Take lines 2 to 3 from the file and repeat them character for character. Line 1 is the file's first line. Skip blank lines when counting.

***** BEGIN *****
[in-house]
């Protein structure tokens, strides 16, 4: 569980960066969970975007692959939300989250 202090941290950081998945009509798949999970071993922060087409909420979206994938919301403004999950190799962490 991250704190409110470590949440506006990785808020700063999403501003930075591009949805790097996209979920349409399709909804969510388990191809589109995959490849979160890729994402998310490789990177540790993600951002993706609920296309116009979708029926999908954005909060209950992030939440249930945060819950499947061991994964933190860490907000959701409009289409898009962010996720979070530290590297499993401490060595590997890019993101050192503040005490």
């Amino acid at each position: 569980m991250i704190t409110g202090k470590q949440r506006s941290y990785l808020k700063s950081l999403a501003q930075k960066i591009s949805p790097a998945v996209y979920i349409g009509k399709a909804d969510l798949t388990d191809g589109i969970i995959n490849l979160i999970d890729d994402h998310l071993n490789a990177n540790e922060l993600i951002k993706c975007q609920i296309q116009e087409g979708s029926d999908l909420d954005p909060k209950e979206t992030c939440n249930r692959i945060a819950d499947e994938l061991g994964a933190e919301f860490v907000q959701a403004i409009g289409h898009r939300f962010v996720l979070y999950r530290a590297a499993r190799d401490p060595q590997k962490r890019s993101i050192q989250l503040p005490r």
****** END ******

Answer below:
């Protein structure tokens, strides 16, 4: 569980960066969970975007692959939300989250 202090941290950081998945009509798949999970071993922060087409909420979206994938919301403004999950190799962490 991250704190409110470590949440506006990785808020700063999403501003930075591009949805790097996209979920349409399709909804969510388990191809589109995959490849979160890729994402998310490789990177540790993600951002993706609920296309116009979708029926999908954005909060209950992030939440249930945060819950499947061991994964933190860490907000959701409009289409898009962010996720979070530290590297499993401490060595590997890019993101050192503040005490």
């Amino acid at each position: 569980m991250i704190t409110g202090k470590q949440r506006s941290y990785l808020k700063s950081l999403a501003q930075k960066i591009s949805p790097a998945v996209y979920i349409g009509k399709a909804d969510l798949t388990d191809g589109i969970i995959n490849l979160i999970d890729d994402h998310l071993n490789a990177n540790e922060l993600i951002k993706c975007q609920i296309q116009e087409g979708s029926d999908l909420d954005p909060k209950e979206t992030c939440n249930r692959i945060a819950d499947e994938l061991g994964a933190e919301f860490v907000q959701a403004i409009g289409h898009r939300f962010v996720l979070y999950r530290a590297a499993r190799d401490p060595q590997k962490r890019s993101i050192q989250l503040p005490r």